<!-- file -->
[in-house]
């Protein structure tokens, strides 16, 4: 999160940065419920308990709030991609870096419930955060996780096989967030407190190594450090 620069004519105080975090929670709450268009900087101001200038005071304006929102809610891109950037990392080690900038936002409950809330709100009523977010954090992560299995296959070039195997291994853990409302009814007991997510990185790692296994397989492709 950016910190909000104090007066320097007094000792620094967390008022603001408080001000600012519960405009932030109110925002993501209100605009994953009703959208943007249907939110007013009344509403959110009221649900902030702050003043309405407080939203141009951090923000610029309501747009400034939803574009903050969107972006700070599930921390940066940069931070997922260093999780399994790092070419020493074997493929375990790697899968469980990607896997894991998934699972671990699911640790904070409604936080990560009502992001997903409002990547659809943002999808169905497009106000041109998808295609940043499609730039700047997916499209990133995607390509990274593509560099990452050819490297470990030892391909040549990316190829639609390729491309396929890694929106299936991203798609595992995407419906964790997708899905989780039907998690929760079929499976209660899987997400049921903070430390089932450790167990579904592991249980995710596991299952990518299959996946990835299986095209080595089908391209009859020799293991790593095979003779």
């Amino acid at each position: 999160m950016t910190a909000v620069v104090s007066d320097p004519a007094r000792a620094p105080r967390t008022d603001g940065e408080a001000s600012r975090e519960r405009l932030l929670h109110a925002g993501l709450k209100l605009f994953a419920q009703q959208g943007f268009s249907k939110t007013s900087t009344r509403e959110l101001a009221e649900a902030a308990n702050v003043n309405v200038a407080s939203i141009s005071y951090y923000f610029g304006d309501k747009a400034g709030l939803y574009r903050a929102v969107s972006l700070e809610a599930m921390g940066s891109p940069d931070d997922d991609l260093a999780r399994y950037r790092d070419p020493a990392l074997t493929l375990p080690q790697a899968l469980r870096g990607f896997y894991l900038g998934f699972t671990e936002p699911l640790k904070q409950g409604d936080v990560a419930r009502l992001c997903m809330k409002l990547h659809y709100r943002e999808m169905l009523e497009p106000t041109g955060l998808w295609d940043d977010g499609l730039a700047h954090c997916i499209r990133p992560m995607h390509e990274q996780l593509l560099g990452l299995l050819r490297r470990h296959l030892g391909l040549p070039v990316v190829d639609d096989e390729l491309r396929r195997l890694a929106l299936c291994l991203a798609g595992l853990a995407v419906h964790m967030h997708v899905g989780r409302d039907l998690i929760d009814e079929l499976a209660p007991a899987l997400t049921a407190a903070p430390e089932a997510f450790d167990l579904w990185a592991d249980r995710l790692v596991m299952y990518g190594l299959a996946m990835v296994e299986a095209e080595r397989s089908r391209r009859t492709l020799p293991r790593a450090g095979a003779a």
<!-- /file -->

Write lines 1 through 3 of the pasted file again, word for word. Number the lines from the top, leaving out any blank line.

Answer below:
[in-house]
């Protein structure tokens, strides 16, 4: 999160940065419920308990709030991609870096419930955060996780096989967030407190190594450090 620069004519105080975090929670709450268009900087101001200038005071304006929102809610891109950037990392080690900038936002409950809330709100009523977010954090992560299995296959070039195997291994853990409302009814007991997510990185790692296994397989492709 950016910190909000104090007066320097007094000792620094967390008022603001408080001000600012519960405009932030109110925002993501209100605009994953009703959208943007249907939110007013009344509403959110009221649900902030702050003043309405407080939203141009951090923000610029309501747009400034939803574009903050969107972006700070599930921390940066940069931070997922260093999780399994790092070419020493074997493929375990790697899968469980990607896997894991998934699972671990699911640790904070409604936080990560009502992001997903409002990547659809943002999808169905497009106000041109998808295609940043499609730039700047997916499209990133995607390509990274593509560099990452050819490297470990030892391909040549990316190829639609390729491309396929890694929106299936991203798609595992995407419906964790997708899905989780039907998690929760079929499976209660899987997400049921903070430390089932450790167990579904592991249980995710596991299952990518299959996946990835299986095209080595089908391209009859020799293991790593095979003779």
């Amino acid at each position: 999160m950016t910190a909000v620069v104090s007066d320097p004519a007094r000792a620094p105080r967390t008022d603001g940065e408080a001000s600012r975090e519960r405009l932030l929670h109110a925002g993501l709450k209100l605009f994953a419920q009703q959208g943007f268009s249907k939110t007013s900087t009344r509403e959110l101001a009221e649900a902030a308990n702050v003043n309405v200038a407080s939203i141009s005071y951090y923000f610029g304006d309501k747009a400034g709030l939803y574009r903050a929102v969107s972006l700070e809610a599930m921390g940066s891109p940069d931070d997922d991609l260093a999780r399994y950037r790092d070419p020493a990392l074997t493929l375990p080690q790697a899968l469980r870096g990607f896997y894991l900038g998934f699972t671990e936002p699911l640790k904070q409950g409604d936080v990560a419930r009502l992001c997903m809330k409002l990547h659809y709100r943002e999808m169905l009523e497009p106000t041109g955060l998808w295609d940043d977010g499609l730039a700047h954090c997916i499209r990133p992560m995607h390509e990274q996780l593509l560099g990452l299995l050819r490297r470990h296959l030892g391909l040549p070039v990316v190829d639609d096989e390729l491309r396929r195997l890694a929106l299936c291994l991203a798609g595992l853990a995407v419906h964790m967030h997708v899905g989780r409302d039907l998690i929760d009814e079929l499976a209660p007991a899987l997400t049921a407190a903070p430390e089932a997510f450790d167990l579904w990185a592991d249980r995710l790692v596991m299952y990518g190594l299959a996946m990835v296994e299986a095209e080595r397989s089908r391209r009859t492709l020799p293991r790593a450090g095979a003779a």